Previous studies have highlighted that repetitive head impacts are linked with development of a brain condition called as chronic traumatic encephalopathy (CTE). It was also reported that few individuals with CTE after death were found to suffer from sleep dysfunction. Moreover, there is no proper information about type of disorder and its cause.
However, according to a new research study initiated by the researchers of VA Boston Healthcare System and Boston University School of Medicine have reported to investigate the association between contact sports participation, multiple brain diseases, and symptoms characteristic of rapid eye movement (REM) sleep behavior disorder (RBD) by evaluating the brains of 247 athletes who donated to the Veteran's Affairs-Boston University-Concussion Legacy Foundation (VA-BU-CLF) Brain Bank to. Moreover, researchers informed that RBD ensues when the paralysis that normally occurs during REM sleep is partial or absent, resulting individuals to "act out" their dreams by waving their arms and legs, talking, kicking, punching, among others.
Researchers reported that around 1% of the general population undergoes from REM sleep behavior disorder, however according to the analysis researchers observed that around 32% of the contact sport athletes with CTE encounteres sleep symptoms characteristic of REM sleep behavior disorder.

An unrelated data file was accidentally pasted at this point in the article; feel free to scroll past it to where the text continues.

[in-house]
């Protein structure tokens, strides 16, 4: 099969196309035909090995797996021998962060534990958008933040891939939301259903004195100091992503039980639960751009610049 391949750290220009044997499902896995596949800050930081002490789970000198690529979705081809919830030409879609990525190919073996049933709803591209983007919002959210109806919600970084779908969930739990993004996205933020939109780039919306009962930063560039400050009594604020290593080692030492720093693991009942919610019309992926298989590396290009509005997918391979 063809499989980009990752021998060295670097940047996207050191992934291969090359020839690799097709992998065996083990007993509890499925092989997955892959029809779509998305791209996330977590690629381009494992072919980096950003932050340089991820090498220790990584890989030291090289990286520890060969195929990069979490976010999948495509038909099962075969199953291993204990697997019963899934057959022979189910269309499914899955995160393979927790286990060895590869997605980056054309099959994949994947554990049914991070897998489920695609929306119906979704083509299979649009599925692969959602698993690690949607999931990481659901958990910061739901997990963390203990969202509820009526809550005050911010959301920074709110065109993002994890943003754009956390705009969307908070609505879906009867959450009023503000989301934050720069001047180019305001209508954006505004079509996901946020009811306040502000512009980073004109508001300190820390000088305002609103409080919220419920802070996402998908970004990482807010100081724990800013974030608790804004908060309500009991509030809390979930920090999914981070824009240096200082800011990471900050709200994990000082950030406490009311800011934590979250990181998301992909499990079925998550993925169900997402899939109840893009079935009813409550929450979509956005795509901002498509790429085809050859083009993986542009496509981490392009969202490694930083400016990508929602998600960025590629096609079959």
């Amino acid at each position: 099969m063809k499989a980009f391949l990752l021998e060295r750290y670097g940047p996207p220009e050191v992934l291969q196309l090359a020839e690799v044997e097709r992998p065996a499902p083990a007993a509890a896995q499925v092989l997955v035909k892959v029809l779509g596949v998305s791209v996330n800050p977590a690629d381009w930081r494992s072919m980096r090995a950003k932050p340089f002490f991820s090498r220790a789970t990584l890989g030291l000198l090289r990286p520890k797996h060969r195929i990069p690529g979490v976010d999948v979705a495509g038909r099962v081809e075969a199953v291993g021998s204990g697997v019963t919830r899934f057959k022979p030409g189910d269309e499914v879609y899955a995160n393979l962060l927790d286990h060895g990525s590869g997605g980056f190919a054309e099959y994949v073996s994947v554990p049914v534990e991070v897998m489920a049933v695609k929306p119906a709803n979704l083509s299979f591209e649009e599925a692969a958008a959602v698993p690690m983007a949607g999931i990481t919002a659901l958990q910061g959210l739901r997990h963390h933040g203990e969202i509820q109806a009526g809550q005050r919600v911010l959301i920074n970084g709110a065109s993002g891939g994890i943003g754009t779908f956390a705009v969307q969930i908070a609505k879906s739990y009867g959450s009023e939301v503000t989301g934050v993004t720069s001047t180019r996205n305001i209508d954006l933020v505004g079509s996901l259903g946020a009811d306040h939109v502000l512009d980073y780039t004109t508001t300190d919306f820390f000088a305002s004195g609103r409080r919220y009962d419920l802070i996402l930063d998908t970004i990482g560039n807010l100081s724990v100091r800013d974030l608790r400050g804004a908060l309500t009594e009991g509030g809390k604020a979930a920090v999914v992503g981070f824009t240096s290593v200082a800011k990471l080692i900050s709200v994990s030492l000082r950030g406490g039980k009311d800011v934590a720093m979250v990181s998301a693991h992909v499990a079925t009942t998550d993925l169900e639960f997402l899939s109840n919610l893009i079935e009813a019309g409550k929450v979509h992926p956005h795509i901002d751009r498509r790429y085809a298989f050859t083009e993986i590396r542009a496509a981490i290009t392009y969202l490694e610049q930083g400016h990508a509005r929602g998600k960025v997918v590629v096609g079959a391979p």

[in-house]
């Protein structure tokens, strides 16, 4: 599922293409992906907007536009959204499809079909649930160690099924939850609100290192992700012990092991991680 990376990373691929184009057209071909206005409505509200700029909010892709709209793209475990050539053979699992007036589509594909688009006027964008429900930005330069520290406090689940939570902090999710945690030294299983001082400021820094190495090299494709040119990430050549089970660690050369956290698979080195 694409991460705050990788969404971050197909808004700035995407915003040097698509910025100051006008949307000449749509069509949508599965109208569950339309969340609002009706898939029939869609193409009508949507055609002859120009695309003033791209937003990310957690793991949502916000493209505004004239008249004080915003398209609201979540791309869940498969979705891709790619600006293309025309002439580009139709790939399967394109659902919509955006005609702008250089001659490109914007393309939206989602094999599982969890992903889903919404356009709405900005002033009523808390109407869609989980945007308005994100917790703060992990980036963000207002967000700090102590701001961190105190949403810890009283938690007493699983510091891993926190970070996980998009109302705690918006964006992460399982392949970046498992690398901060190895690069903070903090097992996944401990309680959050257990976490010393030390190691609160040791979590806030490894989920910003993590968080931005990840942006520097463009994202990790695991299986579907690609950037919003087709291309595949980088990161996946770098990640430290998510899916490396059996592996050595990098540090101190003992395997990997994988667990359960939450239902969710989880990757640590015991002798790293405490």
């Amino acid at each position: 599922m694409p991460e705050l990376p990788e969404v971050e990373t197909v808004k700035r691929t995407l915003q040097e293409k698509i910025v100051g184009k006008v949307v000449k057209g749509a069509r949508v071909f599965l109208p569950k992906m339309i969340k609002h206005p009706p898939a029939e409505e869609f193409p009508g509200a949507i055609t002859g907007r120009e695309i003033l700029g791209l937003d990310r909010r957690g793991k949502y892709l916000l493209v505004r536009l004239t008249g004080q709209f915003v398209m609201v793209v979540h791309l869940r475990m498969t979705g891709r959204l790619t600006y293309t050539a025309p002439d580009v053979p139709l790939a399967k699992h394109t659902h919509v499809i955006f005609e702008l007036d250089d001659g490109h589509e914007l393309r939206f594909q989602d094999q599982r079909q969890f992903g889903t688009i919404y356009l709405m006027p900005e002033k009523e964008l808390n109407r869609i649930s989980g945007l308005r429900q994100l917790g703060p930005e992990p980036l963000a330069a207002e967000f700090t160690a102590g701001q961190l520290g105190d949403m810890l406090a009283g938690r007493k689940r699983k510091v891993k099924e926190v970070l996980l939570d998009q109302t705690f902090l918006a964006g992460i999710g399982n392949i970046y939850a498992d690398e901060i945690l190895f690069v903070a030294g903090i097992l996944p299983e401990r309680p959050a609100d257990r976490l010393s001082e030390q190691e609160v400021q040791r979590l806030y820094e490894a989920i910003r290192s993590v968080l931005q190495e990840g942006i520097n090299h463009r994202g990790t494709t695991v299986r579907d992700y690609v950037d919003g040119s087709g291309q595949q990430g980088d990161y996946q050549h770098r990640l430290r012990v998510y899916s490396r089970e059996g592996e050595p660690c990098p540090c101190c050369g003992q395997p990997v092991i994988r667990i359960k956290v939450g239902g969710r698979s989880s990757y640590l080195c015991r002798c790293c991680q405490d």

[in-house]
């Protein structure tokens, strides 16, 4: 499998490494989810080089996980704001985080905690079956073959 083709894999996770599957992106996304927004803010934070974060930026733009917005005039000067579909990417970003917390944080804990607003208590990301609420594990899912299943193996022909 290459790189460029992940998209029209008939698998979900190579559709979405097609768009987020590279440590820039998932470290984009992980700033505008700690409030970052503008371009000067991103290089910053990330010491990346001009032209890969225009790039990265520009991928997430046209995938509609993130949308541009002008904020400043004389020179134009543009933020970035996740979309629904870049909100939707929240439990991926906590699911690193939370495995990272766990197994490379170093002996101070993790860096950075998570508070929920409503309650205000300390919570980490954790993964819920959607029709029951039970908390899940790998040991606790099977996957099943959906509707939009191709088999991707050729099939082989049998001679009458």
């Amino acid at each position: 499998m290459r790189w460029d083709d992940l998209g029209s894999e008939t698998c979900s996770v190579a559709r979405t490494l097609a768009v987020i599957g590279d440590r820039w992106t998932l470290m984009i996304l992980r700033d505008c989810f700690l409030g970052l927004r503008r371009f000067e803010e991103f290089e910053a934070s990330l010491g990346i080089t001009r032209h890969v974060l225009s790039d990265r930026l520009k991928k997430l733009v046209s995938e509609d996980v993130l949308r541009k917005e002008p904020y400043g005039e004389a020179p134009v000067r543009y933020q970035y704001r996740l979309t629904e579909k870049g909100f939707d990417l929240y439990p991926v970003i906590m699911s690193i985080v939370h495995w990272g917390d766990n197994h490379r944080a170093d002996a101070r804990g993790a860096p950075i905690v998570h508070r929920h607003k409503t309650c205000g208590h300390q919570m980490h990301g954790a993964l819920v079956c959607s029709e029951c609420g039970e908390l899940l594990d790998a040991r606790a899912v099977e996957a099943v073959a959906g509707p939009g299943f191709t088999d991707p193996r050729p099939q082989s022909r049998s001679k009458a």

Jason Adams, first author of the study stated, â€œWe found that CTE participants with probable RBD symptoms had played contact sports for significantly more years than participants without these symptoms. The odds of reporting RBD symptoms increased about four percent per year of play.â€
Furthermore, researchers analyzed the brains of with CTE and RBD and observed an unanticipated linkage between sleep dysfunction and pathology. They found that majority of the patients with RBD have Lewy body pathology and are linked with Parkinson's disease. However, most of the CTE participants with RBD did not have Lewy pathology instead they are at higher chances to have tau pathology within brainstem nuclei included in REM sleep.